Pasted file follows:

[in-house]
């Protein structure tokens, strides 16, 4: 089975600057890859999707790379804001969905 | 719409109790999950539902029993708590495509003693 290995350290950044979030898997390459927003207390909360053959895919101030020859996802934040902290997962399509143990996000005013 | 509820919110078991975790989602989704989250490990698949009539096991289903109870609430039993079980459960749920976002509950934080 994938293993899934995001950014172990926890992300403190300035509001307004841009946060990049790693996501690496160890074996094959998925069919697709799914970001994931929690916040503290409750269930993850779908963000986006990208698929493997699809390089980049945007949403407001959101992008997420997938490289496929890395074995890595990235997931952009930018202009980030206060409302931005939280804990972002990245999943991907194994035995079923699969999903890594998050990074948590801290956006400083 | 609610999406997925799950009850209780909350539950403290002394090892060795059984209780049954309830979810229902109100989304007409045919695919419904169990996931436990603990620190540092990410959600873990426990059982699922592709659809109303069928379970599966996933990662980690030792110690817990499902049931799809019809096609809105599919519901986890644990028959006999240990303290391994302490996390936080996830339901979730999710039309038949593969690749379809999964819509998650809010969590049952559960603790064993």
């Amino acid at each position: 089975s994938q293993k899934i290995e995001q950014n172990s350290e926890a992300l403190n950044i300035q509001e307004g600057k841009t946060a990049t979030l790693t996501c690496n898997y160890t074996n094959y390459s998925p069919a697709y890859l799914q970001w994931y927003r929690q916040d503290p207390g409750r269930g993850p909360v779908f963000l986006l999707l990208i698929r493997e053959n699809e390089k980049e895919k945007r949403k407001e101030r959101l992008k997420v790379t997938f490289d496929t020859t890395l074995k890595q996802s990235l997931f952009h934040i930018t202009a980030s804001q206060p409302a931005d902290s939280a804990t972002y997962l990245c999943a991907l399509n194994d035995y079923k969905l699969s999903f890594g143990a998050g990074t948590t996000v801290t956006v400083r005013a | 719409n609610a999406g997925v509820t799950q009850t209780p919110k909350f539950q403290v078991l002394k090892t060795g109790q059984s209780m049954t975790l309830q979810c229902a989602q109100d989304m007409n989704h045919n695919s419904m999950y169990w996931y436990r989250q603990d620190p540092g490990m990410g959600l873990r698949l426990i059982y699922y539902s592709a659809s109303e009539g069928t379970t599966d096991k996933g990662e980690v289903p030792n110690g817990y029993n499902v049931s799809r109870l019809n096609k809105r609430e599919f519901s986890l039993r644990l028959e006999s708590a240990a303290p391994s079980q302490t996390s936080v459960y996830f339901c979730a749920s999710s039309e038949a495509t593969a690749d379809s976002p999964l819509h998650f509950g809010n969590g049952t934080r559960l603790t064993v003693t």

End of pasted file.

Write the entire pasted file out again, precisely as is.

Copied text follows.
[in-house]
């Protein structure tokens, strides 16, 4: 089975600057890859999707790379804001969905 | 719409109790999950539902029993708590495509003693 290995350290950044979030898997390459927003207390909360053959895919101030020859996802934040902290997962399509143990996000005013 | 509820919110078991975790989602989704989250490990698949009539096991289903109870609430039993079980459960749920976002509950934080 994938293993899934995001950014172990926890992300403190300035509001307004841009946060990049790693996501690496160890074996094959998925069919697709799914970001994931929690916040503290409750269930993850779908963000986006990208698929493997699809390089980049945007949403407001959101992008997420997938490289496929890395074995890595990235997931952009930018202009980030206060409302931005939280804990972002990245999943991907194994035995079923699969999903890594998050990074948590801290956006400083 | 609610999406997925799950009850209780909350539950403290002394090892060795059984209780049954309830979810229902109100989304007409045919695919419904169990996931436990603990620190540092990410959600873990426990059982699922592709659809109303069928379970599966996933990662980690030792110690817990499902049931799809019809096609809105599919519901986890644990028959006999240990303290391994302490996390936080996830339901979730999710039309038949593969690749379809999964819509998650809010969590049952559960603790064993």
């Amino acid at each position: 089975s994938q293993k899934i290995e995001q950014n172990s350290e926890a992300l403190n950044i300035q509001e307004g600057k841009t946060a990049t979030l790693t996501c690496n898997y160890t074996n094959y390459s998925p069919a697709y890859l799914q970001w994931y927003r929690q916040d503290p207390g409750r269930g993850p909360v779908f963000l986006l999707l990208i698929r493997e053959n699809e390089k980049e895919k945007r949403k407001e101030r959101l992008k997420v790379t997938f490289d496929t020859t890395l074995k890595q996802s990235l997931f952009h934040i930018t202009a980030s804001q206060p409302a931005d902290s939280a804990t972002y997962l990245c999943a991907l399509n194994d035995y079923k969905l699969s999903f890594g143990a998050g990074t948590t996000v801290t956006v400083r005013a | 719409n609610a999406g997925v509820t799950q009850t209780p919110k909350f539950q403290v078991l002394k090892t060795g109790q059984s209780m049954t975790l309830q979810c229902a989602q109100d989304m007409n989704h045919n695919s419904m999950y169990w996931y436990r989250q603990d620190p540092g490990m990410g959600l873990r698949l426990i059982y699922y539902s592709a659809s109303e009539g069928t379970t599966d096991k996933g990662e980690v289903p030792n110690g817990y029993n499902v049931s799809r109870l019809n096609k809105r609430e599919f519901s986890l039993r644990l028959e006999s708590a240990a303290p391994s079980q302490t996390s936080v459960y996830f339901c979730a749920s999710s039309e038949a495509t593969a690749d379809s976002p999964l819509h998650f509950g809010n969590g049952t934080r559960l603790t064993v003693t």